I recently saw the Japanese animation feature Hayao Miyazaki’s Spirited Away
I recently saw the Japanese animation feature Hayao Miyazaki’s Spirited Away. I was struck by the extraordinary sophistication and complexity of the film — and of the richness of Asian animation feature films —as compared to Hollywood animation features. Let me come clean — I was actually showing the film to my class — I teach Film and Design at the Indian School of Design and Innovation-Parsons Mumbai, which is affiliated to Parsons the New School for Design, New York. I was doubly pleased when many of the students said that the film was far richer and more nuanced than the average Disney or Hollywood animation film.
A still from Hayao Miyazaki’s Spirited Away
Many of us are familiar with the great animation feature films from studios in the West. These include Pixar (Toy Story, Finding Nemo), Disney-Pixar (Ratatouille, Wall-E, The Incredibles), Walt Disney Studios (Beauty and the Beast, the Lion King and Jungle Book), Dreamworks (Shrek, Kung Fu Panda, Madagascar), and Aardman (Chicken Run, Wallace and Gromit, UK). However, there are also remarkably beautiful and distinctive Eastern/Asian animation styles, including in films like Spirited Away by Hayao Miyazaki (Japan), Persepolis by Marjane Satrapi and Vincent Paronnaud, Arnab Chaudhuri’s Arjun: the Warrior Prince, Ramayana: the Legend of Prince Rama, by Yugo Sako and Ram Mohan. And Gitanjali Rao’s short, Printed Rainbow.
Spirited Away won the Oscar for Best Animated Feature 2003, the Golden Bear at the Berlin International Film Festival, and is acclaimed as one of the greatest animation features of all time. It is about Chihiro, a 10-year-old girl who gets trapped in a world of monsters, witches and dragons, and quickly learns to take responsibility for others. Persepolis is a French production of an animation feature based in Iran, of a woman growing up during the Islamic Revolution. The film won the Jury Prize at Cannes in 2007, and got an Oscar nomination for Best Animated Feature. Contemporary, political, feminist and feisty, it spoke the salty language of globalisation: When Marjane wears a Michael Jackson T-shirt in Tehran, Iranian women in looming black chadors shriek, “Qu’est-ce que c’est? What’s that? Michael Jackson!” (The film was in French, with English subtitles). Arnab Chaudhuri’s magnificent Arjun: the Warrior Prince (India, produced by UTV, 2012), raised the bar for original Indian imagination, and elegantly absorbed Asian aesthetic influences. Ramayana: the Legend of Prince Rama, by Yugo Sako and Ram Mohan, was a 1992 Indo-Japanese collaboration, with a very anime Ram, his sideburns blowing in slo-mo; clouds with blazing eyes, underwater dragons, and a dragon plane that hurls firebombs. Printed Rainbow was an exquisite, contemporary, feminist tale of a granny who ‘enters’ the world of matchbox labels.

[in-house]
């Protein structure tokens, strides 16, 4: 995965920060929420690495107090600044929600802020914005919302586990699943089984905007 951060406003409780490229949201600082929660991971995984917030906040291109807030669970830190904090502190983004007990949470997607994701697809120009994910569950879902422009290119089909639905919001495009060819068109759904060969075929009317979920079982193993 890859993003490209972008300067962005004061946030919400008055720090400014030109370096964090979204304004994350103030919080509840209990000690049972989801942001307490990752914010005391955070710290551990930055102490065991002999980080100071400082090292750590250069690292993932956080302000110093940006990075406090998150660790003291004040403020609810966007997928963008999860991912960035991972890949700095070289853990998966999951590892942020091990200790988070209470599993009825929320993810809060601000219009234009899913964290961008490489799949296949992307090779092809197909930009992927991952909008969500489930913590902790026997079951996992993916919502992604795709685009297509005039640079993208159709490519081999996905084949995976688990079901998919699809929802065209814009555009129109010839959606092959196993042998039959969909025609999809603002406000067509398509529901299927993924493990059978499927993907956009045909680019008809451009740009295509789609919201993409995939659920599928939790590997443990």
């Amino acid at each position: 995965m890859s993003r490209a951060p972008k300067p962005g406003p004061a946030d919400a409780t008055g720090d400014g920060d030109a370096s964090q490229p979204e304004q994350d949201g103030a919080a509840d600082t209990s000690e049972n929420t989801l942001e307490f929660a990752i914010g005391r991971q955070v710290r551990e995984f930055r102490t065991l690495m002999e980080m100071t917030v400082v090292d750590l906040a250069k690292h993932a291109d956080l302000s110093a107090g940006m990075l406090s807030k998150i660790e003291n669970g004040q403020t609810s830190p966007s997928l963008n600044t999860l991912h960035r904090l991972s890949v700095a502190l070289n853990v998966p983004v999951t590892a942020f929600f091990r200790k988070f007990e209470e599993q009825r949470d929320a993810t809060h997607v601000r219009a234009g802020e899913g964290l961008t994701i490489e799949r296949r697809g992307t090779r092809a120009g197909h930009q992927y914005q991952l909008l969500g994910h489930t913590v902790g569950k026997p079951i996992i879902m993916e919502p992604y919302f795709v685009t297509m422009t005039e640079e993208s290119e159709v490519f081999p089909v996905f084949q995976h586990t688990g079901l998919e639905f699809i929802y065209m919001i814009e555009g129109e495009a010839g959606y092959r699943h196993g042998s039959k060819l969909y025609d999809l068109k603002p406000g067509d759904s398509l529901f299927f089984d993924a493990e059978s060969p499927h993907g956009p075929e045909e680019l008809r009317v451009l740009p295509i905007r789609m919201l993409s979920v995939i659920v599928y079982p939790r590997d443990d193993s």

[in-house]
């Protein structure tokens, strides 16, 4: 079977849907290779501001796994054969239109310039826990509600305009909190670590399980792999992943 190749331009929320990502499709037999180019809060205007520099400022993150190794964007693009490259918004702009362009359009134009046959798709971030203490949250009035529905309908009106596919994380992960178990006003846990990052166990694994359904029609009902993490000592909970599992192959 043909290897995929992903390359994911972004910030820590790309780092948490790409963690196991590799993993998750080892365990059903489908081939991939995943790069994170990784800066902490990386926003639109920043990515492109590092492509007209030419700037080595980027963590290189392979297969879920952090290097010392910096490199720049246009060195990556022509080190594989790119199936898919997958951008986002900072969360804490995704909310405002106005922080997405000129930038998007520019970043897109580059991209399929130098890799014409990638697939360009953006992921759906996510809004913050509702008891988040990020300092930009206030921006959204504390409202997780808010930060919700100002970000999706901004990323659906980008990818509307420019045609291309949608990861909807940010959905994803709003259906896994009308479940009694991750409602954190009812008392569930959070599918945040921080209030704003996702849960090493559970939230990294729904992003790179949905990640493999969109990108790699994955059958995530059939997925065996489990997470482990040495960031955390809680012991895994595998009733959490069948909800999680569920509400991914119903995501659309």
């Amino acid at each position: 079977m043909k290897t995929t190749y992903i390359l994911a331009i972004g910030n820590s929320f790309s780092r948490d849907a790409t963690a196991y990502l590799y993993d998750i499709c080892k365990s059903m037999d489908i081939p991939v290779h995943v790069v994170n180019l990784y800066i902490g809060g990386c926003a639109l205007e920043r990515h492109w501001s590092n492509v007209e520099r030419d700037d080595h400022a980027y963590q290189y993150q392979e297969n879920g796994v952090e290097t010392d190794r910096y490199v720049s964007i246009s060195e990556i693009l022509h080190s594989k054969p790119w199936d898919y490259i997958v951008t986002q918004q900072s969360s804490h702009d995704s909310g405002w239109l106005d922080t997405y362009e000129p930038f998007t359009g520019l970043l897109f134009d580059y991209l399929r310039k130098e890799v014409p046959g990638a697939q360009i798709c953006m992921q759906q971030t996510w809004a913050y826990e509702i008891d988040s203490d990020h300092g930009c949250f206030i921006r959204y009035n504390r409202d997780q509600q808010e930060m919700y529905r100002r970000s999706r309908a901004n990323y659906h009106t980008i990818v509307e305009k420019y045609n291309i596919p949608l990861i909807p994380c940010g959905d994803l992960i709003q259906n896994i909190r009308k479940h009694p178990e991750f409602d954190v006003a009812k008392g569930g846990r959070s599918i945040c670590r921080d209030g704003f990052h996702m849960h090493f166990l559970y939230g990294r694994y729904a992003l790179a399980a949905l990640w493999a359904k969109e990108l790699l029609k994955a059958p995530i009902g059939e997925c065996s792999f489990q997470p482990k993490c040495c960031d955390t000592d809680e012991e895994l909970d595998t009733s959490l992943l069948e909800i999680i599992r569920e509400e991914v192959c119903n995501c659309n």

But Spirited Away is sui generis — in a jaw-dropping class by itself. As Chihiro’s family is moving house to a small Japanese town, her father takes a wrong turn to a tunnel, and they find themselves in an abandoned amusement park. The witch Yubaba turns her parents into pigs, and Chihiro is trapped in the theme park — a parallel universe inhabited by demons, spirits and shape-shifting creatures. She eventually finds a way to free herself and her parents, and return to the human world. Miyazaki’s remarkable imagination is revealed in the dizzying range of eccentric characters and the meticulous, life-like detailing of every scene. Above all, Chihiro is neither cute nor beautiful — the furthest from a Disney heroine, no tumbling locks, nor ‘ping’ in her eyes. Yet, her fears, courage, indomitable spirit, sacrifice and loyalty quietly burrow into our hearts. She is more mature than most adults: she is unafraid of monsters, recognising that they are people in disguise; she is non-judgemental of revolting creatures. Miyazaki’s films often have children as his protagonists, even as they powerfully resonate with adults. As he once put it, “I believe that children’s souls are the inheritors of historical memory from previous generations. It’s just that as they grow older and experience the everyday world, that memory sinks lower and lower. I feel I need to make a film that reaches down to that level. If I could do that, I would die happy.”
Meenakshi Shedde is India Consultant to the Berlin Film Festival, an award-winning critic, curator to festivals worldwide, and journalist. She can be reached at email@example.com.
The views expressed in this column are the individual’s and don’t represent those of the paper.
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